We interrupt this regularly scheduled Comedy Blog Series for an important announcement.
Star Wars is better than Star Trek!
Feel free to quote me on that, but before you change to some other blog expecting another insane rant on this controversial subject, let me digress a bit. Because this isn’t a rant. Rather it is at its heart a discourse on ideologies. That might sound strange to you but that’s how I see this long fought over subject. I am somewhat an expert on the subject, so bear with me.
I live in a house divided. Little did I know when I got married that this die-hard rabid Star Wars addict had unknowingly married a Trekkie– Trekker? Whatever they call themselves. I just know I married one. I freely admit to liking Star Trek. Like most people of my generation, I grew up watching reruns before becoming enamored of the many spin-off series that came about because of the movie franchise. Let’s face it. If you love Science Fiction, before the age of VHS and DVD, the television was your only place to get a fix. For the most part, Star Trek was only your fix.
That said, I love Star Wars.
But, why is there such a division between fans? Why do we find ourselves on different sides of the Neutral Zone on this subject? Like I said, it all comes down to ideologies.
At its core, Star Trek is about man’s ability to rise above our natures and achieve anything once we put our minds to it. Trek is also about seeing our fellow man as equals. The series taught a generation that color, religion, and birthplaces weren’t reasons for hate. It showed us that the path of war leads only to ultimate destruction. Gene Rodenberry gave us a future we could find hope in, because it offers something more. It offers us all that we can be. Should be, free of our hate, prejudices, and a million other things that hold us back from finding peace amongst ourselves.
Okay, that sounds like some awesome reasons to totally jump on the Star Trek bandwagon. And, it does. I love Star Trek for the worlds it opened up for me. I look forward to that future for my grandchildren and their children. I pray for it on their behalf. I just know humanity well enough to doubt it ever happens.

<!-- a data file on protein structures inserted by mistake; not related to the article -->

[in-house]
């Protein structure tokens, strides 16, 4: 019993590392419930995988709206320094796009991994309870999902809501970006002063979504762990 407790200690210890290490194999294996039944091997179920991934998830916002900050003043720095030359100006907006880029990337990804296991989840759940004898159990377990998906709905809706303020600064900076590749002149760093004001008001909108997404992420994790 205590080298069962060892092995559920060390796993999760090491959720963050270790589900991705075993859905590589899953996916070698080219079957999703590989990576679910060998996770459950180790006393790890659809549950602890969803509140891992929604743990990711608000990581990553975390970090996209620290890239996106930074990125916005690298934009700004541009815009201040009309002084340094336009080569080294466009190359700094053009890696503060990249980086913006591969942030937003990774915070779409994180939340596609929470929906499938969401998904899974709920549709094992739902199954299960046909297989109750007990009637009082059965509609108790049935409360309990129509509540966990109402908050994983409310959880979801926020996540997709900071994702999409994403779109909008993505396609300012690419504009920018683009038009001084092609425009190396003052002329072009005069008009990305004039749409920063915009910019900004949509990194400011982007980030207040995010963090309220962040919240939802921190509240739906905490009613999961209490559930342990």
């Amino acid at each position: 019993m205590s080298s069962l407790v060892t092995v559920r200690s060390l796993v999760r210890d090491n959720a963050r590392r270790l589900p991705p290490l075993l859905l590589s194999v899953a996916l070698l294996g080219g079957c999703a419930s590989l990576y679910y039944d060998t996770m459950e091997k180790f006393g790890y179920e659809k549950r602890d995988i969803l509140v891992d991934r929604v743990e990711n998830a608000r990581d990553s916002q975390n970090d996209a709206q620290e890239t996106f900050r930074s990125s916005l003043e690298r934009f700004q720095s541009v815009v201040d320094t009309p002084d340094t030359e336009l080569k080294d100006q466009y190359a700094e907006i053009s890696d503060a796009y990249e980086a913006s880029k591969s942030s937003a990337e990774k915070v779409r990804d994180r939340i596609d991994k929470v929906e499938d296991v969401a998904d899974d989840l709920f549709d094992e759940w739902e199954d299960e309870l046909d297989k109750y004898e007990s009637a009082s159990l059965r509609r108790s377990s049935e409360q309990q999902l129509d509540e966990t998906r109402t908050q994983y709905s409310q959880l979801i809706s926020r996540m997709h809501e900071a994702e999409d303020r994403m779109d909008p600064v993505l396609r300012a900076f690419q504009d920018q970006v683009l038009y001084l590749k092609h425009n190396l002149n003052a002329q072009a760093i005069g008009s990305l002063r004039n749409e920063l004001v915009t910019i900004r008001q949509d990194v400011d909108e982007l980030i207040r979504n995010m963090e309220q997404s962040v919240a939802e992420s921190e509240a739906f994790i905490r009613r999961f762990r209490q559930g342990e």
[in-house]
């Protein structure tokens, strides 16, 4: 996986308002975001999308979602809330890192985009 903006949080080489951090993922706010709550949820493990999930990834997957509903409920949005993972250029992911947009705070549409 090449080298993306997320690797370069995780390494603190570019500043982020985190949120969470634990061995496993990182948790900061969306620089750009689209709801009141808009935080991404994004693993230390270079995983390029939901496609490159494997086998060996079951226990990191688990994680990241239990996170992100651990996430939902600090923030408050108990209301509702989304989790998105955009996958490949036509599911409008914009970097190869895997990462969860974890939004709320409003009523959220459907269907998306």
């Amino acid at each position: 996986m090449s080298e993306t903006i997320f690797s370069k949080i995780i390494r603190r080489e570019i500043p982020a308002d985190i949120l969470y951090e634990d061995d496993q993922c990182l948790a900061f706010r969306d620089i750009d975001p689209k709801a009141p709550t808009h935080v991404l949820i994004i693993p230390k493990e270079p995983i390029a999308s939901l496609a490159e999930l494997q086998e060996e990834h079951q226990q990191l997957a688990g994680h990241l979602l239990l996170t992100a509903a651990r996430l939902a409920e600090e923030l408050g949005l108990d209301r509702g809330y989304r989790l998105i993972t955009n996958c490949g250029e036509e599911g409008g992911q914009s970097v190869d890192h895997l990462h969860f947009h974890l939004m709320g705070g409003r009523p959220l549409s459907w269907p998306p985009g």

Star Wars is the opposite side of this coin of Science Fiction Duology. Star Wars is about understanding that something greater governs our actions. Some divine will that we are all a part of. Lucas also plugged into something primal that everyone can understand. The eternal struggle between good and evil, where there can be no light without the dark to balance it. George Lucas tapped into the consciousness of our belief systems to construct a world where this struggle is never ending. Evil will rise, but good will always come to challenge it. This is a story that is timeless and resonates with humanity because we get it. All our varied mythologies address the concept. It has for thousands of years. Star Wars might not have had the social impact has had on us as Star Trek has, but it speaks not of us as physical beings, but to us on a spiritual level.
Star Wars’ devotees understand that we are in a constant struggle with our dark sides. We strive for the light, but fall under the weight of our own temptations. We can empathize with Anakin Skywalker’s battle with himself, because daily we fight that same fight to do what is right in the face of our own selfish desires. Lucas shows us that there is a greater purpose. A greater power. A truth if you will. What we do as an individual affects more than just us. We are part of a vast universe. Our personal power combines with it. Whether it is the Force, God, or whatever you personally believe, we are part of the organism that is this world. Only through understanding our role in this and submitting to it can we know what it means to be part of something much more profound than a singular existence.
Plus, Star Wars is just plain more fun than Star Trek. Trek has a seriousness to it. Star Wars is about adventure. A rogue with a heart of gold. A young man thrust into the role of the hero he always wanted to be. A princess not really in need of saving. A giant teddy bear that can rip your arms off. An all knowing droid and his clueless companion. A dark knight in need of salvation. Best of all! The baddest man in the galaxy, the Fett himself Boba. There is literally something for everyone to fall in love with.
Sure, many knock the prequels, but taken in context and as a whole, the story captivates you and draws you in to the deeper meanings behind what you see. It could truly be the story of our times in many ways. Like Trek, the Wars gives us an allegorical view of us as a people and the truths we cling too.
That said. I see nothing wrong with being a fan of Star Trek or Star Wars, as long as you’re a fan of Science Fiction. Out of every genre, I honestly believe Science Fiction is the best. Not because of space ships, aliens or really cool swords, but because of what these two examples of it convey so well. There is a future — or in Star Wars’ case, a long time ago — and it is one filled with the hope that humanity can be better than itself. As long as you cling to that hope, there is a chance of that future coming true.
Before I leave you, there are several movies and documentaries out there about this eternal struggle between Trek and Wars. If you would love to see the best I have watched, check out Fanboys. It is two things I love, funny and proves once and for all that Star Wars is better than Star Trek.
Until next week, where I may or may not return to Jmo’s Comedy-o-rama,
Live Long and May the Force be with You,